Image of Mask
Image of Mask

Gender and sexuality

Image of Mask

Masks can act as a bridge between life in this world, and our perception of life in the next, or other parallel, worlds. Many cultures have masked performances where the masked character represents either a figure from the afterlife, or is a connector between the living and the dead. One of the earliest recognized characteristics of our human ancestors was their demonstration of various faith or spiritual systems. This could be expressed through art and funerary objects. Masks can provide a synthesis of art and spirituality.

Masked characters can represent spirits, gods, demons and witches. They can be messengers from another world, a world that may be a place of spirits, of our ancestors, or of our God. Masks can transform the wearer into something more than a human being. . . something more powerful … or sometimes just more entertaining.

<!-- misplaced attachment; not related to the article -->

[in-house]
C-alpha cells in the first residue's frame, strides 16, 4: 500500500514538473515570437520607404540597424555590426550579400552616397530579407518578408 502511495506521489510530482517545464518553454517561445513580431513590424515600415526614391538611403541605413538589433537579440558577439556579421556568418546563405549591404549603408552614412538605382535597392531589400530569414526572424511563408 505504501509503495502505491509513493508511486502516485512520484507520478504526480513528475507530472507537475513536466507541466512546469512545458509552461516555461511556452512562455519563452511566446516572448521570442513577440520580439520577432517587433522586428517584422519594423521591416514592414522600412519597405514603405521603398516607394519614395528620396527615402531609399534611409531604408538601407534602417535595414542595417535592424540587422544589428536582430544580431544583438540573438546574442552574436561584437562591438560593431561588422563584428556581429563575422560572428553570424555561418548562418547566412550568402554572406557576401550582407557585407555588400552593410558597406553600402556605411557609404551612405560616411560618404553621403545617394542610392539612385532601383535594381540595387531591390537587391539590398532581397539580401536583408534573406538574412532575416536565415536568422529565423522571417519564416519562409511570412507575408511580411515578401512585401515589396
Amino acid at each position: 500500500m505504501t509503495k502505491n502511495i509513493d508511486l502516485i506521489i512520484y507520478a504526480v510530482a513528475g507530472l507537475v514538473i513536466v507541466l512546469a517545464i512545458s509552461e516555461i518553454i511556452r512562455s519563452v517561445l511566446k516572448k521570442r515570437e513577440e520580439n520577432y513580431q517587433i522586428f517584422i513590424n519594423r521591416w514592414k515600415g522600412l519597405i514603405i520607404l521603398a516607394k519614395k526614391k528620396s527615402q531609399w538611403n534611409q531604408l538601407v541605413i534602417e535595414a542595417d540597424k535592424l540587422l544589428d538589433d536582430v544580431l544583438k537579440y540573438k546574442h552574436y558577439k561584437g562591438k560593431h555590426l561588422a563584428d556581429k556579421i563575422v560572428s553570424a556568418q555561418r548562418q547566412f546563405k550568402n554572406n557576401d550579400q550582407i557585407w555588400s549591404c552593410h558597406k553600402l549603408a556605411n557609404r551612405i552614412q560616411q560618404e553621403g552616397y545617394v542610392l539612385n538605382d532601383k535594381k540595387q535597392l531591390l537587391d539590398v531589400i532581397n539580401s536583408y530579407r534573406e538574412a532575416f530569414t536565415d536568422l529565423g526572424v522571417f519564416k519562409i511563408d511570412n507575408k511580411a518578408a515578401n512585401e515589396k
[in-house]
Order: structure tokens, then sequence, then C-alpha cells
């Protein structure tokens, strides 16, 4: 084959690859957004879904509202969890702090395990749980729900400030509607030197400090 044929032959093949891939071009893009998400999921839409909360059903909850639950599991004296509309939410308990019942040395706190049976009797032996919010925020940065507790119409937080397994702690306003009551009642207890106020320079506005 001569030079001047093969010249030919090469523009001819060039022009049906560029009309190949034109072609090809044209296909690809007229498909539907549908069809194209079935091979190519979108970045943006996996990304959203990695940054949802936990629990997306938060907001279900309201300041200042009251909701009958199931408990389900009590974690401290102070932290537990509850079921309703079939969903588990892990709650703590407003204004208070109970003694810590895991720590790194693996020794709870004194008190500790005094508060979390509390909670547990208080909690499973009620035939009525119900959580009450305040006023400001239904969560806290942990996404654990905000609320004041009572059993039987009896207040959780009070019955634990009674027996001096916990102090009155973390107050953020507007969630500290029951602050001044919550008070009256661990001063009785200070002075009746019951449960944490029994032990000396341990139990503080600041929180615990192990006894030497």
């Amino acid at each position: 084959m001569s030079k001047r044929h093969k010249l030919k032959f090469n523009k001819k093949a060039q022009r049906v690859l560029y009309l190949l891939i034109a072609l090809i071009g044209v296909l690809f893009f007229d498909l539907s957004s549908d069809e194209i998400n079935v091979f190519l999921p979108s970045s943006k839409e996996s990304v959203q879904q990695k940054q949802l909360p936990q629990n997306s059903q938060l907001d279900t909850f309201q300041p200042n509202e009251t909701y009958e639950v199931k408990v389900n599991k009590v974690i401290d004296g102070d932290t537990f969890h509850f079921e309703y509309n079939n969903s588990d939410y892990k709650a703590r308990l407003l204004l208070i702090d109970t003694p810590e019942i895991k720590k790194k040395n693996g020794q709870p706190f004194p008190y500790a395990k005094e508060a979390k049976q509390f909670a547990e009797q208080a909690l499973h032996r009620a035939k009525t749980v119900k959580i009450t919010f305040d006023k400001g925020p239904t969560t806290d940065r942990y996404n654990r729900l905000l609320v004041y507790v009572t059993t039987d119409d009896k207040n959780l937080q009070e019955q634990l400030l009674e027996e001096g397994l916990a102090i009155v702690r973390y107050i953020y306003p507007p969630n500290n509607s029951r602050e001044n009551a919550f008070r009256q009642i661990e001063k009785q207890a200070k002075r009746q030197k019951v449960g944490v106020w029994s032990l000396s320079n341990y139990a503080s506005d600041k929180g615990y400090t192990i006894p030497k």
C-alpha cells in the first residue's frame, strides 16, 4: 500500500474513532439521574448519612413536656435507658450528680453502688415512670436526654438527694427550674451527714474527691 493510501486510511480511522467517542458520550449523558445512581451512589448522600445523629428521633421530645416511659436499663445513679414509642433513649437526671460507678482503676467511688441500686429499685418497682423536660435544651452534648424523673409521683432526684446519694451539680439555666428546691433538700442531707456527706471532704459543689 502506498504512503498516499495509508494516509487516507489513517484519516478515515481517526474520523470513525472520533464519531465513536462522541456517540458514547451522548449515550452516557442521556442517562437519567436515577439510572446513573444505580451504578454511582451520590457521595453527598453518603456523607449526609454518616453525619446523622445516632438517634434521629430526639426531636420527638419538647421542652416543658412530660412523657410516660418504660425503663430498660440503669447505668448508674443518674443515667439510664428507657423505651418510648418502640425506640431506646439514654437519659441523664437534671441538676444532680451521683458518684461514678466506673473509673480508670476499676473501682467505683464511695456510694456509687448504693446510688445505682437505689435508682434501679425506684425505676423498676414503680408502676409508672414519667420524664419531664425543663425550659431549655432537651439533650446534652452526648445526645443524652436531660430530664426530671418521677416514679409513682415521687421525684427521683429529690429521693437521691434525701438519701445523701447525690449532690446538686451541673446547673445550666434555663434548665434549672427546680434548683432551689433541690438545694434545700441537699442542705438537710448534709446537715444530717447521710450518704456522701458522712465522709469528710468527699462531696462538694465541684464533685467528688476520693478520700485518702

Image of Mask
     Mali Dogon masked dancers -traditionally performed
     during religious festivals; photograph by Doris Neilson

For many peoples, our world has been seen as one of spirits as well as tangible beings, and masked characters can be a portal between the two. Where our mortal existence is regarded as clearly demarcated from the afterlife, masked characters can still play important roles in commemoration of religious festivals, by portraying characters that relate to that afterlife or revealing proper behavior to achieve a successful transition to a happy afterlife.